Why Police Shouldn’t Transport People Seeking Mental Health Treatment

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From The News & Observer: “Action is urgently needed to respond to our neighbors in mental health crisis in a manner that promotes recovery and integration over entanglement with law enforcement and institutionalization. To prevent senseless deaths and untold human suffering, and to obtain better mental health outcomes, the local management entities/managed care organizations must make alternate transportation arrangements.

We must also make critically necessary investments in local, community-based mental health services that focus on preventative care, along with a comprehensive response system – including immediate access to crisis services – to avoid unnecessary, expensive inpatient care and involvement with police.

We must implement these essential steps to end the damaging pattern and practice of criminalizing people with mental health disabilities rather than providing them the treatment and care they deserve.”

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4 COMMENTS

  1. This article is giving the issue a certain spin. The two dead women can’t speak for themselves so the people who would be speaking for them put this together. What we’ve got is another lame piece of “mental health” movement propaganda pushing an agenda. They’re still out to hide the facts of the matter, that is, that what we’ve got here are not medical patients but prisoners, in many instances, unwilling prisoners.

    • It’s worse than that, Frank. I clearly remember reading several articles about this sad incident when it happened. Both women were truly “voluntary” patients, and NOT in “crisis”, simply needing some hospital-setting “time out”. They found themselves suddenly MADE into “involuntary patients”, and just as suddenly transported. There was NO urgent need to transport them at the time. And, the *type* of secure Sheriff’s prisoner transport van used virtually guaranteed their deaths. These deaths didn’t have to happen, and shouldn’t have. At least one of the women’s deaths left 3 young children motherless…. The ONLY consolation will be a hopefully 6- or 7-figure lawsuit payout in a year or 2….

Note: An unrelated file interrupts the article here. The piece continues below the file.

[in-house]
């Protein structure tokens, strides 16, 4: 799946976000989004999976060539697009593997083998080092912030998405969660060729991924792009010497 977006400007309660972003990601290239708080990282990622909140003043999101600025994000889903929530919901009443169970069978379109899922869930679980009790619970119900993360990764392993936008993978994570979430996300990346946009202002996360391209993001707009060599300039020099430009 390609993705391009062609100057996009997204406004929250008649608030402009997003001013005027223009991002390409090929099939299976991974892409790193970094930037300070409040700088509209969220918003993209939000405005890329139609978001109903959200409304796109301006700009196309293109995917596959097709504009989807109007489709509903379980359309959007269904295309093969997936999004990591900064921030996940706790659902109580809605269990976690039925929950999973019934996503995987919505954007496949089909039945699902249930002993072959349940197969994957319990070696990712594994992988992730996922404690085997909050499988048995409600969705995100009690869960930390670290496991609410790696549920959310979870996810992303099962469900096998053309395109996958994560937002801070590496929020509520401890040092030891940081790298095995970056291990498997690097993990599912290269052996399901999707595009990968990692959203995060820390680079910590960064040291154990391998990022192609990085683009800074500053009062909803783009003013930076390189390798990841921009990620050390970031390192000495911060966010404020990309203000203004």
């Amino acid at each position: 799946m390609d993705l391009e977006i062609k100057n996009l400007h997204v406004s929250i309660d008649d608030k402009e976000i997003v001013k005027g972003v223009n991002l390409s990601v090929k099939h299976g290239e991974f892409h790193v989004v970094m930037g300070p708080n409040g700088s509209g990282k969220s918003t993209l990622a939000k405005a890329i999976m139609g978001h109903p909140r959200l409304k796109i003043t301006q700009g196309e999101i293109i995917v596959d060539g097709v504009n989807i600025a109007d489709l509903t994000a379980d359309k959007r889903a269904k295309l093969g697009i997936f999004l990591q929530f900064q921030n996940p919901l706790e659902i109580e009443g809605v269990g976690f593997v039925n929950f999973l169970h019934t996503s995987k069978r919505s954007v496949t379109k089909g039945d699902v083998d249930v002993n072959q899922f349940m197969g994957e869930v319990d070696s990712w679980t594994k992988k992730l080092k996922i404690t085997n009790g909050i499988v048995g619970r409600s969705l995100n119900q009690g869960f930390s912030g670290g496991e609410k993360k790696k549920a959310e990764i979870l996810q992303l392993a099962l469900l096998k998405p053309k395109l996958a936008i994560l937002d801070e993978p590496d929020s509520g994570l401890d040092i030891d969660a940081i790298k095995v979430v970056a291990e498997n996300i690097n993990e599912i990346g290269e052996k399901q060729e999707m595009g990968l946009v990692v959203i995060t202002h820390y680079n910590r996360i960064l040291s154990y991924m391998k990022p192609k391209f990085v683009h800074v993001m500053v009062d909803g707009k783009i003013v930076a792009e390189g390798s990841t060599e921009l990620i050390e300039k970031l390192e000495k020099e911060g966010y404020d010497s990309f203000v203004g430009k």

2. Of course if any one of us recklessly drove through high water and drowned some people we would immediately be charged a crime like criminally negligent homicide.

    But of course always different rules for them, they get a paid vacation then as usual get away with murder. Just watch. Typical low IQ authoriatians, they don’t even think the laws of physics apply to them and think vans are a match for running water.